One mechanical engineering alum hopes to inspire the next generation of engineers through his outreach efforts.
Daniel Diaz graduated from Iowa State with his BS in ME in 2013 and his MEng in ME in 2015. After graduation, Diaz was hired as a Mechanical Engineer at Lennox International Inc., manufacturer of heating, ventilation, and air conditioning (HVAC) systems, at their Product Development and Research Center (PD&R) in suburban Dallas, Texas. Diaz said his education at Iowa State helped to prepare him for his wide array of job responsibilities.
“There are periods of time when I’m a research test engineer so you’ll see me out on the lab floor, in a psychrometric test room looking at the performance of a unit in terms of efficiency and capacity,” he said, adding their products need to meet various customer needs and regulatory requirements.
“Sometimes you’ll find me at my computer doing design work. Other times you’ll see me at our factory in Arkansas supporting the release of new products and finding ways to meet our manufacturing needs. And some days you’ll see me involved with the community,” he said.
Part of that community involvement happens through an employee engagement initiative that he and others at LII participate in called “Let’s Connect!”
“Because of the needs in our community, primarily in education, I felt like that was where I needed to focus my attention,” Diaz said.
LII officials identified an elementary school near their PD&R facility as their partner for the outreach program. This particular school is comprised of low-income students with standardized testing performance below state averages, and few of them know much about careers outside of what their parents do.
“We really wanted to bridge that gap between the knowledge they gain in the classroom and the possibilities that are out there for them. That is why my focus has been on STEM activities,” Diaz said, adding that he worked with Iowa State Engineering Kids (ISEK) for advice on engaging pupils and providing them with something they will retain afterward.
Diaz said that over the years he’s received several thank you cards from students and teachers which currently adorn the walls of his cubicle. Students have even told their teachers that they will now consider engineering as an option for their future.
“Just having one person think this way, makes the whole effort worth it,” said Diaz. “It’s been very rewarding to see students engage in the activities.”
It was while growing up in Cartagena, Colombia that Diaz first developed his interest in engineering.
“I became interested in mechanical engineering as a kid. I had a passion for taking things apart and sometimes putting them back together correctly,” he said with a smirk.
He specifically remembers disassembling an old radio that his dad had and enjoyed learning about how all of the different parts worked. During a science fair in high school, Diaz said he was able to learn about physics through a potato launcher. Under his dad’s supervision he experimented with using different quantities of alcohol which served as the potato launcher’s fuel source.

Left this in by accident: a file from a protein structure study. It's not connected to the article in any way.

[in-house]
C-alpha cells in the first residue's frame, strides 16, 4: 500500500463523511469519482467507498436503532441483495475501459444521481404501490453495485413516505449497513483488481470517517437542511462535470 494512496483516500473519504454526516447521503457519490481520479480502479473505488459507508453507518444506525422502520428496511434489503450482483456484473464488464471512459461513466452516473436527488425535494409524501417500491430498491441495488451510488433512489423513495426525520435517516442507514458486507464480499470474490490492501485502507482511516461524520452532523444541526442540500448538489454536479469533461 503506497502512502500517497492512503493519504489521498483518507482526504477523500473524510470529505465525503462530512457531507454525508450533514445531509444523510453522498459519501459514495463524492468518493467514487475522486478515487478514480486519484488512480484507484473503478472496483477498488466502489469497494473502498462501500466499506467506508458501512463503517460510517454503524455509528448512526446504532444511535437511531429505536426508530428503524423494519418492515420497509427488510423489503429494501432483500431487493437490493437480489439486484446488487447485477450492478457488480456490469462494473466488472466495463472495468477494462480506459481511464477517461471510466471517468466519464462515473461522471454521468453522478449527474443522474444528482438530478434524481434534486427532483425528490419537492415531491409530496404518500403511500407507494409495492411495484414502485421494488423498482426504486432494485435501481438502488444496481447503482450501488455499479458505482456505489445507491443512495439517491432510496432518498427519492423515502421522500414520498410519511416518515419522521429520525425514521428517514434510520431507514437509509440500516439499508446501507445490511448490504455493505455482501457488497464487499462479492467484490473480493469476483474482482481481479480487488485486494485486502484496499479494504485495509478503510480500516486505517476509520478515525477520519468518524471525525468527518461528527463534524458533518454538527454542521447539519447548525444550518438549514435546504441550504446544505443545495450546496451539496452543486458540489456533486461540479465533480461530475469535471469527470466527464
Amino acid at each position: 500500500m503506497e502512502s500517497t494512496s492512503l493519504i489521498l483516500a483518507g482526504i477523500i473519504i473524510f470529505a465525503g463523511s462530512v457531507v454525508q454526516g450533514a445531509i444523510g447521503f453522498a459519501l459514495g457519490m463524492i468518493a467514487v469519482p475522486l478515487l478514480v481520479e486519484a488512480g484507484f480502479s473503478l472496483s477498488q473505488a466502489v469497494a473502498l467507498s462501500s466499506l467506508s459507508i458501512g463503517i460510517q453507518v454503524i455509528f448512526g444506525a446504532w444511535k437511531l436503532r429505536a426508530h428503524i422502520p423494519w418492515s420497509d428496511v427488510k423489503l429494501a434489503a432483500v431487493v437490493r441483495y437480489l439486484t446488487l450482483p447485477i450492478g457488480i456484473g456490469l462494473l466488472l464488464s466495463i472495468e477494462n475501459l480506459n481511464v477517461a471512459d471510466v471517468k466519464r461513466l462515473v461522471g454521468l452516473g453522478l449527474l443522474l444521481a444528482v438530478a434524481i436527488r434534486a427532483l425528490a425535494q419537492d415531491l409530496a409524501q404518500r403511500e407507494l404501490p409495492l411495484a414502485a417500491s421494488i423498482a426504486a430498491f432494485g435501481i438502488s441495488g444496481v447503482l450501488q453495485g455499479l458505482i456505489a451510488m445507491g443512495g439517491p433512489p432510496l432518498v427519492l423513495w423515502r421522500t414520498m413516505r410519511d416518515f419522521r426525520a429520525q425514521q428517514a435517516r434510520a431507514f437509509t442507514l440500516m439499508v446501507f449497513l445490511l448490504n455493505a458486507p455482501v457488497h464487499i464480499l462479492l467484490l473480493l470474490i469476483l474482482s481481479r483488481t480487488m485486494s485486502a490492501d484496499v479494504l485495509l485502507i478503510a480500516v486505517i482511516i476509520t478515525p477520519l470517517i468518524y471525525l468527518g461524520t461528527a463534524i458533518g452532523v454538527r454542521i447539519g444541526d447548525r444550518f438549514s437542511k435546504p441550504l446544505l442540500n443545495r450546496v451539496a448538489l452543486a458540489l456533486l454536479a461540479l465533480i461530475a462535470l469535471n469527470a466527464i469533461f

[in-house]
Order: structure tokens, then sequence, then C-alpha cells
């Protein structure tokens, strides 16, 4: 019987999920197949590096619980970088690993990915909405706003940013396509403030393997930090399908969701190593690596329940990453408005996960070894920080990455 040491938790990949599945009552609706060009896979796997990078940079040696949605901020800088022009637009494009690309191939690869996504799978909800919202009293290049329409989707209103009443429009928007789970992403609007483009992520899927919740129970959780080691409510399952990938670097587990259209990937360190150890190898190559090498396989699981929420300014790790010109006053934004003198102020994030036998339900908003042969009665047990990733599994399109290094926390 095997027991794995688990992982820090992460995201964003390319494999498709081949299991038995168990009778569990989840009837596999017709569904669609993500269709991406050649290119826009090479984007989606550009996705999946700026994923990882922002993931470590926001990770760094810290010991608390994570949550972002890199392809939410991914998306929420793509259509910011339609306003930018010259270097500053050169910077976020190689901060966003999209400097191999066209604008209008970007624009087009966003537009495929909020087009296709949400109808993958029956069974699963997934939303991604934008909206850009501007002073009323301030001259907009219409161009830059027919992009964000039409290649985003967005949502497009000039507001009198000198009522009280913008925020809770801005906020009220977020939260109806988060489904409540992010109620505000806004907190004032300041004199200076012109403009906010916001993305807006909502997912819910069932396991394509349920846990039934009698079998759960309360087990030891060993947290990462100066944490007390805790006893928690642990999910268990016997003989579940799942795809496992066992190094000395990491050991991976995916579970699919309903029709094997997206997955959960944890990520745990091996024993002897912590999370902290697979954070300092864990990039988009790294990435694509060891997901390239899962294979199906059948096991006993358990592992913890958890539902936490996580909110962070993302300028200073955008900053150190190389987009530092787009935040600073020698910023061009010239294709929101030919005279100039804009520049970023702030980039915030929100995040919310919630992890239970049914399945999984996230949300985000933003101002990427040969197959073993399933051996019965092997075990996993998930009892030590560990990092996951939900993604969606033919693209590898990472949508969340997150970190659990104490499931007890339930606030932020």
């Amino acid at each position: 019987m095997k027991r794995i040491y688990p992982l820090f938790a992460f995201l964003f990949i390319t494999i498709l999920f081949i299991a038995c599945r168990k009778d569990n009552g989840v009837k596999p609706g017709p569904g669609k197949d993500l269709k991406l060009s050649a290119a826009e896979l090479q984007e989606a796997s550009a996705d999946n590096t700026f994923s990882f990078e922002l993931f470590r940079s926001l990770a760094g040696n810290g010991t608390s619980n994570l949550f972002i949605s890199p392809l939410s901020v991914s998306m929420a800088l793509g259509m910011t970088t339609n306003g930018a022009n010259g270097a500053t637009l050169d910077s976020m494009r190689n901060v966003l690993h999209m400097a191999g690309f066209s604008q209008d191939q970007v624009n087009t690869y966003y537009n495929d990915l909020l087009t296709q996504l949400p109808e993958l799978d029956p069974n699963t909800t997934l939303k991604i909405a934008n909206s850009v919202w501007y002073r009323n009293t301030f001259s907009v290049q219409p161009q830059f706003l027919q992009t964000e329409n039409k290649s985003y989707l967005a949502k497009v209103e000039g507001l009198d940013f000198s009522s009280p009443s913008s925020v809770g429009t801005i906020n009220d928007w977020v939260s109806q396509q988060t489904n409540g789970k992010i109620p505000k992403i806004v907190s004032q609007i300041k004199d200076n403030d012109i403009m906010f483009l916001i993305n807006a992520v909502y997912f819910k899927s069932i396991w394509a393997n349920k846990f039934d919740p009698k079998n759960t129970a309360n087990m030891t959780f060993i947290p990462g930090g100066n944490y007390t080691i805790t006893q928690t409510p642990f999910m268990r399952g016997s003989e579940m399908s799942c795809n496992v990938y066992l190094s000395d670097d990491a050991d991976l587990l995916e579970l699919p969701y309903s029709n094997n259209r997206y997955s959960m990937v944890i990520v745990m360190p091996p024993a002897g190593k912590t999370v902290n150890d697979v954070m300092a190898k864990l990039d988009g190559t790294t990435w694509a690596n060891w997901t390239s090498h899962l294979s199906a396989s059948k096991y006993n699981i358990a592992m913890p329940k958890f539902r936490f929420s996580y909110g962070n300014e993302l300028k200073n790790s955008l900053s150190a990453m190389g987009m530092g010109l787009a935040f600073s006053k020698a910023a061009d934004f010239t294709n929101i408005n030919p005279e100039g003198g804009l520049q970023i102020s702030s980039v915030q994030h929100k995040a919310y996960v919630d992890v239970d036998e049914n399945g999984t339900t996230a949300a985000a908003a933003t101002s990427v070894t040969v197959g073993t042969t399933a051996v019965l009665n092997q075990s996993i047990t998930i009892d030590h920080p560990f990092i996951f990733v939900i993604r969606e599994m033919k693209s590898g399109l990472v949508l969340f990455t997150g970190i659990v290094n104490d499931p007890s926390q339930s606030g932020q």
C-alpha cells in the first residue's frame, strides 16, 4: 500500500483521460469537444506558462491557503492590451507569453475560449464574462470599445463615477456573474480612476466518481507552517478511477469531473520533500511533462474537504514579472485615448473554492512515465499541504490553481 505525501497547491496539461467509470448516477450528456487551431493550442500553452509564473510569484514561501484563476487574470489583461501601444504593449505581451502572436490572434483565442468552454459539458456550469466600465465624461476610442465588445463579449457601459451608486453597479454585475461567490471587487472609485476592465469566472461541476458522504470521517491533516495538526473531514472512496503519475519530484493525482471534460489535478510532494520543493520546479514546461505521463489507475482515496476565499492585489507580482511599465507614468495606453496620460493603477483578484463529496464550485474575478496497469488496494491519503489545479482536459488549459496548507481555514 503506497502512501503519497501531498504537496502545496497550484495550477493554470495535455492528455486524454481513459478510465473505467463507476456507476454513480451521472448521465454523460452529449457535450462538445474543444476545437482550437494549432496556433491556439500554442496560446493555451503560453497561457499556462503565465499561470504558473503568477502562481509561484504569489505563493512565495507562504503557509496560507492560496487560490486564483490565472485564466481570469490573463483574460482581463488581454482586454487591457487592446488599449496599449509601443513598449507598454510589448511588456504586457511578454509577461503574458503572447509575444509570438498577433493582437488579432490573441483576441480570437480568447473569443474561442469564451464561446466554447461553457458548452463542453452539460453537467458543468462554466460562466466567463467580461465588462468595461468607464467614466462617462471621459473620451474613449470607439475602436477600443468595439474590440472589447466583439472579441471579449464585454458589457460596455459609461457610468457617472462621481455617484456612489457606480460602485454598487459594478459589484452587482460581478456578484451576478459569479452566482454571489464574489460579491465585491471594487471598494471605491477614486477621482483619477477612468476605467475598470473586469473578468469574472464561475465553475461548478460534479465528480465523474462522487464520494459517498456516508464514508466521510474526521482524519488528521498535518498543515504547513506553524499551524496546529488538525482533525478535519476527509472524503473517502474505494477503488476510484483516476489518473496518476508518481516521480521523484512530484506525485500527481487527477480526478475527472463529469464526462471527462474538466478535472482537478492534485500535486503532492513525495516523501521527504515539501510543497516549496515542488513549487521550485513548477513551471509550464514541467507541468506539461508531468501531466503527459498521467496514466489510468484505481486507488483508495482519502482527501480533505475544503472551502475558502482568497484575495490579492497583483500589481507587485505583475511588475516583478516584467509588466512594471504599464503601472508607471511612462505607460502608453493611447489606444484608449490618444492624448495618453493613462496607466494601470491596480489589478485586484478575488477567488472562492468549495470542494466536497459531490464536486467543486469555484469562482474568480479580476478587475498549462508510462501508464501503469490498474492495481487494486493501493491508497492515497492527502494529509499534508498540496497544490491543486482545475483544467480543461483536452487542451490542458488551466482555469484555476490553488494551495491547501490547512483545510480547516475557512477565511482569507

“Since that time I developed passion for converting energy from one form to another more useful form,” he said.
When it came time for college, Diaz looked at various schools with strong engineering programs and ultimately choose Iowa State because of its strong reputation in the thermal sciences as well as the fact that his father, Luis, earned a MS in chemical engineering and environmental engineering in 1982 and 1983, respectively, and his brother, Hermes, earned a BS in mechanical engineering and construction engineering in 2003 and 2009, respectively. Choosing Iowa State also meant that Daniel got to be closer to his brother who lived in Ankeny.
Diaz said he has more of a traditional approach to things and therefore felt mechanical engineering would be a nice fit as his major. He said that he considered materials science and engineering, but ultimately chose ME because of its broad applicability.
Outside of the classroom, Diaz stayed busy with various campus groups and other activities. He was part of the student ministry at Grand Avenue Baptist Church and said he really misses the Sunday luncheons with fellow students, some of whom were engineers. He was a community advisor (CA) in Linden Hall and served as backup for his floor’s intramural soccer team. Additionally, Diaz said he enjoyed renting kayaks and canoes from Rec Services and taking them out to Ada Hayden Lake on the north side of Ames.
“I lived in Iowa for seven years so Iowa definitely has a big part of my heart,” he said.
Diaz also developed his own personal tradition as a student.
“Every semester I would check out a camera for a week and go around campus taking pictures. That was my own personal tradition,” he said, adding that he thought it was cool to see difference in scenery as the seasons changed.
Lastly, Diaz said his participation in Iowa State’s chapter of the American Society of Mechanical Engineers (ASME) was one of the most valuable parts of his college experience. He served one year as the organization’s vice president which he said helped him to develop various non-technical skills such as effective leadership, communication, and outreach, all of which he has applied to his work at LII. He said he would encourage incoming and current students to find time for these activities and groups.
“But just remember, it’s a complement to – not a replacement of – the things you learn in the classroom.”